Secondary school finished for me in 1982, the next two years were spent working crap jobs and studying electronics for a while. By the time I fucked off to London in late 83, it was all Echo and the Bunnymen, The Cure and New Order. David Bowie, Iggy Pop and Lou Reed were really all that was left of the seventies for me. They seemed to make sense still, somehow. London was my stomping ground for the next six years, I was introduced to the dark side by black clad Italians: Bauhaus, Xmal Deutschland, Christian Death, that kind of stuff. The Australians I came across had their own twist on things, not just Nick Cave. Same with the Swedes I met at this time. They got me into the early American punk music highlighted by the Nuggets compilations.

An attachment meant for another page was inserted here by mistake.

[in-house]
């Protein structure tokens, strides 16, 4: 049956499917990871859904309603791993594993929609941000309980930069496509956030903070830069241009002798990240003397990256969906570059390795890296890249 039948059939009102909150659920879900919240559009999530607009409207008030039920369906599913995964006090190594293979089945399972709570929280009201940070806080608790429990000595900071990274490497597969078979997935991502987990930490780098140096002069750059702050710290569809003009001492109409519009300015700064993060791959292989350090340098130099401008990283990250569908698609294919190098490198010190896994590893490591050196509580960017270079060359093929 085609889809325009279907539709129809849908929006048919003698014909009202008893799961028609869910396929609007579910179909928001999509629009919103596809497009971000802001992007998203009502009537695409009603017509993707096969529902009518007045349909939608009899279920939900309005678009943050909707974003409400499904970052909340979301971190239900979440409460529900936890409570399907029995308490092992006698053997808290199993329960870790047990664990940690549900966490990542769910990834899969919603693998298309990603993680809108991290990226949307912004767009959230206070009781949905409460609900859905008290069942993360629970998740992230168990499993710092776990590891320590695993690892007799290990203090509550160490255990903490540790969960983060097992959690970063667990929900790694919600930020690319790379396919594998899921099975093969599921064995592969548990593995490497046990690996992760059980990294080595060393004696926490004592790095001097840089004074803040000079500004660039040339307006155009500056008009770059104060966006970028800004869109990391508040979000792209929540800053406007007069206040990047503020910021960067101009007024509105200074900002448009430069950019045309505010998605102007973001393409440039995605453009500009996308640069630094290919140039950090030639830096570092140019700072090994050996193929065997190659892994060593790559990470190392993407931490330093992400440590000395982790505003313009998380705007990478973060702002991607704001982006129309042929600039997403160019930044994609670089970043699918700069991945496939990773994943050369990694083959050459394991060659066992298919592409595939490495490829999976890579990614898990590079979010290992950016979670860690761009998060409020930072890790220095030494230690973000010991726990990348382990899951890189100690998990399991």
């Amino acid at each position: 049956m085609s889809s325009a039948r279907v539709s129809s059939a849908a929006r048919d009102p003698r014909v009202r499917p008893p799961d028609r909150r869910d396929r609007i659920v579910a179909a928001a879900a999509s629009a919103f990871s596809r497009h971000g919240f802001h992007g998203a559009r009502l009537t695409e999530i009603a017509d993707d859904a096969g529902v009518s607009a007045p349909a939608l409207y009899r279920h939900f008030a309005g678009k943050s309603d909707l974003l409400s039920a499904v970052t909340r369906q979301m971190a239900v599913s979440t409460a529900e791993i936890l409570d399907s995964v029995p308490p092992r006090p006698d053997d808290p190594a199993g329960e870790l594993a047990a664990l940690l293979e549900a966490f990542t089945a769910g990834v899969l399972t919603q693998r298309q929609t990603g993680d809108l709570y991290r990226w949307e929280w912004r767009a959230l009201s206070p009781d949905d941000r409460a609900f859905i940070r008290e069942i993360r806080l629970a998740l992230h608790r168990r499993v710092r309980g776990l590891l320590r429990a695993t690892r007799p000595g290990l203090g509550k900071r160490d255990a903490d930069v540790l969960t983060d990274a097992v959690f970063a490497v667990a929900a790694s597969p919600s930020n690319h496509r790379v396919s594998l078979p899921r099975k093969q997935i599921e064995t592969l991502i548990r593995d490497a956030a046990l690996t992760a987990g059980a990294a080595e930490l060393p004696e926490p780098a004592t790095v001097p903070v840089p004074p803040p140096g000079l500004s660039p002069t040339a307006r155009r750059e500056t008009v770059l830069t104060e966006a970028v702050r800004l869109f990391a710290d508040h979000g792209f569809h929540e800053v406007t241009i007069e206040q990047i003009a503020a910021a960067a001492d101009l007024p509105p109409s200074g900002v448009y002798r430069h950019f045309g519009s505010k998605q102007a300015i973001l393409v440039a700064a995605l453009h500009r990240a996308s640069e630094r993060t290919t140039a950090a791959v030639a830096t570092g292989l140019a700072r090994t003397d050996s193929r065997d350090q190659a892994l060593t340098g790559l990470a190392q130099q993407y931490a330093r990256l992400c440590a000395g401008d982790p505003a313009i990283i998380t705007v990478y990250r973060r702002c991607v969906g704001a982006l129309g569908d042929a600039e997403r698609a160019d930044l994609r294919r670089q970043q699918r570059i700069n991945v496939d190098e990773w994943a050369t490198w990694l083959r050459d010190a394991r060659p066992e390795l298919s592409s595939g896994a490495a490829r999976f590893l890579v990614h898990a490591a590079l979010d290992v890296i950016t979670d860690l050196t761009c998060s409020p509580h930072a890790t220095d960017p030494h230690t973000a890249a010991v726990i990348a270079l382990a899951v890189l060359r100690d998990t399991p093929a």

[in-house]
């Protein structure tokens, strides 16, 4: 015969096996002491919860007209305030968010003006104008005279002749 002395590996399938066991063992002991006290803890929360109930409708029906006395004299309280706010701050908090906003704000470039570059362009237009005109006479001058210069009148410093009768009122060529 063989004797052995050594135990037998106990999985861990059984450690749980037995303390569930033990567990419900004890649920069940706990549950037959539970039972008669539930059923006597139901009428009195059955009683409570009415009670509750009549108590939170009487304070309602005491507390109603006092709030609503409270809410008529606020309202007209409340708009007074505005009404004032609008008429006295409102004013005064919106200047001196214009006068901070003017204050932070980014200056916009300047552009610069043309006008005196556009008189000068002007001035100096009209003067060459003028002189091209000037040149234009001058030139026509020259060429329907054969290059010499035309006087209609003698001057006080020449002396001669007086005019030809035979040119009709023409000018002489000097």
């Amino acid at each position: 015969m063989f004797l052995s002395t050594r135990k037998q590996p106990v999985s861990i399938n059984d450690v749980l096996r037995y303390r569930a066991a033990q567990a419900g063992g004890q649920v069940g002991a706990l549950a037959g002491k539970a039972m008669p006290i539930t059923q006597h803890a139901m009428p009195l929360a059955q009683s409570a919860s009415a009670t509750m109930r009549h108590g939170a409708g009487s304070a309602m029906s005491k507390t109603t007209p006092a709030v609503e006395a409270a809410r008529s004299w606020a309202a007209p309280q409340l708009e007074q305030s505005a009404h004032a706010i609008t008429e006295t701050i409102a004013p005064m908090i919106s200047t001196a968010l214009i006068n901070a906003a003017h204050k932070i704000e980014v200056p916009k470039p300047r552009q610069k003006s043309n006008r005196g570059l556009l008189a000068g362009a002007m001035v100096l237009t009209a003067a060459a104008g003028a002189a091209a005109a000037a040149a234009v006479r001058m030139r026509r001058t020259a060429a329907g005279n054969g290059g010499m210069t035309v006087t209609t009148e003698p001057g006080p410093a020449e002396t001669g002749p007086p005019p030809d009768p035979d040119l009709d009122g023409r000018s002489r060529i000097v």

As the 1980s progressed I became less interested in what was current and more so in where it all came from. Back to the 1960s and 1970s I went, digging for treasure and finding it everywhere. I found blues music and became a John Lee Hooker fan after seeing him in a beautiful old theatre, this was 1987/88 and he was electrifying. Living through it, I was convinced the 80s had gone to shit. Big hair and padded shoulders. Anything good passed me by. One big exception was The Waterboys. I was blown away by Mike Scott, he could do no wrong and his lyrics were scripture to me. Then he went all folky and trad and I was disgusted by what I perceived at the time to be dross.